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Holy crap, I actually wrote something! This is a Wonder Woman/Princess Bride fusion, on account of Robin Wright playing major roles in both films.

Hot off the presses and unedited, since I need to go to bed now:

As You Wish
by K. Stonham
released June 9th, 2017

There is a story that goes like this: once there was a princess and a pirate.

That's not where the story begins, of course, nor is it where it ends. But that's neither here nor there.

The story goes: he wasn't a pirate when she met him. He was a farmboy, poor but perfect. And she wasn't a princess, not then. But her people had been brought forth from the sea to teach men how to love, and that being so, how could she herself help but love? As I said, he was poor but perfect.

But sometimes perfect isn't enough, and he set forth to make his fortune, to vanquish the spectre of poverty and make a good life for them both. She would have had him anyway, but men have their pride.

All things have their pride.

The farmboy was lost at sea, and her heart was lost with him.

She kept the love-name he had given her, Buttercup for the golden hue of her hair, and life continued on. She tried to teach others to love.

Some would not be taught.

Princes are proud, and not perfect.

But then her farmboy returned, no longer innocent, but a pirate of reknown.

She would have died for him.

But the thing is this: the sea is eternal and so are those beings created of its blood.

Men, not so.

It could have happened a hundred ways: a battle, illness, poison, old age... each would have been their own cruelty.

In the end, it was an accident, and her Westley died as she grasped him to her, pleading to absent gods for their mercy.

She buried him, and buried her love-name with him. And time marched on, and things happened.

(That phrase covers so much: "things happened.")

And when her sisters rose up from the shackles of slavery, Antiope was among them, and fought fiercer than any other.

They retreated to the island Zeus created for them, bringing along those mortal women they had freed. Some were friends, some lovers. Some brought their daughters. Some were pregnant. A few were those born in the wrong bodies. But they were all of the race of men, and so they too passed within a century. But they were not forgotten by those who loved them: the graves in Themiscyra's cemetery never lack for visitors, or fresh tokens.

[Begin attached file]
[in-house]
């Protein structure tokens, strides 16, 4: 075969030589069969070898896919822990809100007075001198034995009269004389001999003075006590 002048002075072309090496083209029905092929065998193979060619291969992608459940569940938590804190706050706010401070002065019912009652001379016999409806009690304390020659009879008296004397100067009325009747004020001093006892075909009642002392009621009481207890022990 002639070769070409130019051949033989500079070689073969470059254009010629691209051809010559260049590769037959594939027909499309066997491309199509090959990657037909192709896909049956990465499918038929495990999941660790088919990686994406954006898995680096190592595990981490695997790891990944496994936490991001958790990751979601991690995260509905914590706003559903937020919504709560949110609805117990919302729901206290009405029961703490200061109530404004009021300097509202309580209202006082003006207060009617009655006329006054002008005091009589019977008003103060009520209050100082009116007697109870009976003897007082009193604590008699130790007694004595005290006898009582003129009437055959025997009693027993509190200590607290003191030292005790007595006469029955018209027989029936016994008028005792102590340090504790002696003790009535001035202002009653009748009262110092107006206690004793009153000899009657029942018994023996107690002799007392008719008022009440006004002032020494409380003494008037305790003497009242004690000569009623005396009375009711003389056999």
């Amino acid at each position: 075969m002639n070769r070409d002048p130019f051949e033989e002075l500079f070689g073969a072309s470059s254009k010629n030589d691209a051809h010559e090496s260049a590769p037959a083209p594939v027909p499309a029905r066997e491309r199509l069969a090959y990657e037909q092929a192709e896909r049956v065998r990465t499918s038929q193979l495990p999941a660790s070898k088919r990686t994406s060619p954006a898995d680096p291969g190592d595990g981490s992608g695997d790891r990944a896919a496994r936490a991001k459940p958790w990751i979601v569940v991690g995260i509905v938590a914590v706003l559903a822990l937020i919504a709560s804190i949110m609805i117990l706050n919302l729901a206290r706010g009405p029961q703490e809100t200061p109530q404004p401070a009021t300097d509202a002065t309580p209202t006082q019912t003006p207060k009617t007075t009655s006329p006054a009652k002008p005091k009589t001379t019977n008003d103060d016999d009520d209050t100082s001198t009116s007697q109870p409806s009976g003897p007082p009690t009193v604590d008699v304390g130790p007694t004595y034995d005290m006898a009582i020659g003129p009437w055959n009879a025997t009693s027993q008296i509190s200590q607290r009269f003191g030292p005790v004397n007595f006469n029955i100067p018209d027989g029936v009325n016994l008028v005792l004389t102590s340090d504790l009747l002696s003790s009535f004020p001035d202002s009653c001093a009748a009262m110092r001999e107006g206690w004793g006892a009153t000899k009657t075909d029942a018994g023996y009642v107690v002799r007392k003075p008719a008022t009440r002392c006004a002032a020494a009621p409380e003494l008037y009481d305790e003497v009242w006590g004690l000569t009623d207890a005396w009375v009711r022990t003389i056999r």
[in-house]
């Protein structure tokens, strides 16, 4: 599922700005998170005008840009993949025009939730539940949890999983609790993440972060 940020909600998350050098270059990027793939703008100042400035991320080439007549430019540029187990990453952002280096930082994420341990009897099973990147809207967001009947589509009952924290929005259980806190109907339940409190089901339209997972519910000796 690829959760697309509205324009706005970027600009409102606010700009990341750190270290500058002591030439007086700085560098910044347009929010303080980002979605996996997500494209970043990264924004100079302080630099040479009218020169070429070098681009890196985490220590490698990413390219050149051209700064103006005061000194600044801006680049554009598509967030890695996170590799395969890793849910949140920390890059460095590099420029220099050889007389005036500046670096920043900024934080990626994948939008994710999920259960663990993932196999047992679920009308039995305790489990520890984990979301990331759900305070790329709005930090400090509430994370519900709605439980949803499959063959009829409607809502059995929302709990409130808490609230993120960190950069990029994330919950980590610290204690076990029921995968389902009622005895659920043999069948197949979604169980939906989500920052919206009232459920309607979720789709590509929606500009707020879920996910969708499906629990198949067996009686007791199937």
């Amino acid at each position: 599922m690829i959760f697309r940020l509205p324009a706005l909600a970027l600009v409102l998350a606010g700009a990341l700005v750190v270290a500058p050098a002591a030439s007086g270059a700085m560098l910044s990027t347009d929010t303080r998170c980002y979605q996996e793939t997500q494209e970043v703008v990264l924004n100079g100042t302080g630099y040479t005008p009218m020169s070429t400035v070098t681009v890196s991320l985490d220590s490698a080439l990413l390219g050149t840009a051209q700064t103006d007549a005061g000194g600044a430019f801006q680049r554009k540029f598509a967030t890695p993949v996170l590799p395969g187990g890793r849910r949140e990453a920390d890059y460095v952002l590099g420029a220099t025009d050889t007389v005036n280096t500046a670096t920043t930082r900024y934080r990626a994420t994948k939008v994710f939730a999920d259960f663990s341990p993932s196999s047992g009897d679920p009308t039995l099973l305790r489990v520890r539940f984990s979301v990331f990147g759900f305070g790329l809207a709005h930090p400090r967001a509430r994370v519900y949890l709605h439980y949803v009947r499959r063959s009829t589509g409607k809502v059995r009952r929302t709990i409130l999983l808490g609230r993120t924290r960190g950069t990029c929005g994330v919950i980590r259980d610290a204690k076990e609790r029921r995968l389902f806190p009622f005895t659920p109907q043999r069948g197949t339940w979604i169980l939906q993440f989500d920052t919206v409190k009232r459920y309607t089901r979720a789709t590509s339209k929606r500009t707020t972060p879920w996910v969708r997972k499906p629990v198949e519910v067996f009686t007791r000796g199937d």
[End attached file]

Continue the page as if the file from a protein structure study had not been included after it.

There is only one child on the island, and everyone knows who she is, and what she is.

But still, a child...! So precious to them.

Antiope trains herself ever harder, making an unrivaled warrior out of the woman the pirate had loved. She wonders sometimes what he would make of her now. She has not abstained from living and loving in his absence. And despite his telling her that death could not stop true love, only delay it, she sometimes thinks she is not the same person he loved.

(Only sometimes. Other times she knows she still is.)

So she trains. And eventually she trains the child, daughter of her sister.

And one day the solitude of Themiscyra is broken by men with weapons she has never before seen.

Antiope fights. And if she sees from the corner of her eye that her niece stands with a man....

In the end, she doesn't have time to say all of the things she wants to say. Or even any of them. She wants to tell Diana that life is pain. That she will lose this man. To time, to illness or accident, or war....

All she can do is hope that she has trained her, trained this miraculous godchild well enough.

And then the world is gone from Antiope.

She turns, knowing her grave will never lack for visitors or fresh tokens.

And there before her is a pair of eyes like the sea after a storm.

Date: 2017-06-11 03:57 am (UTC)
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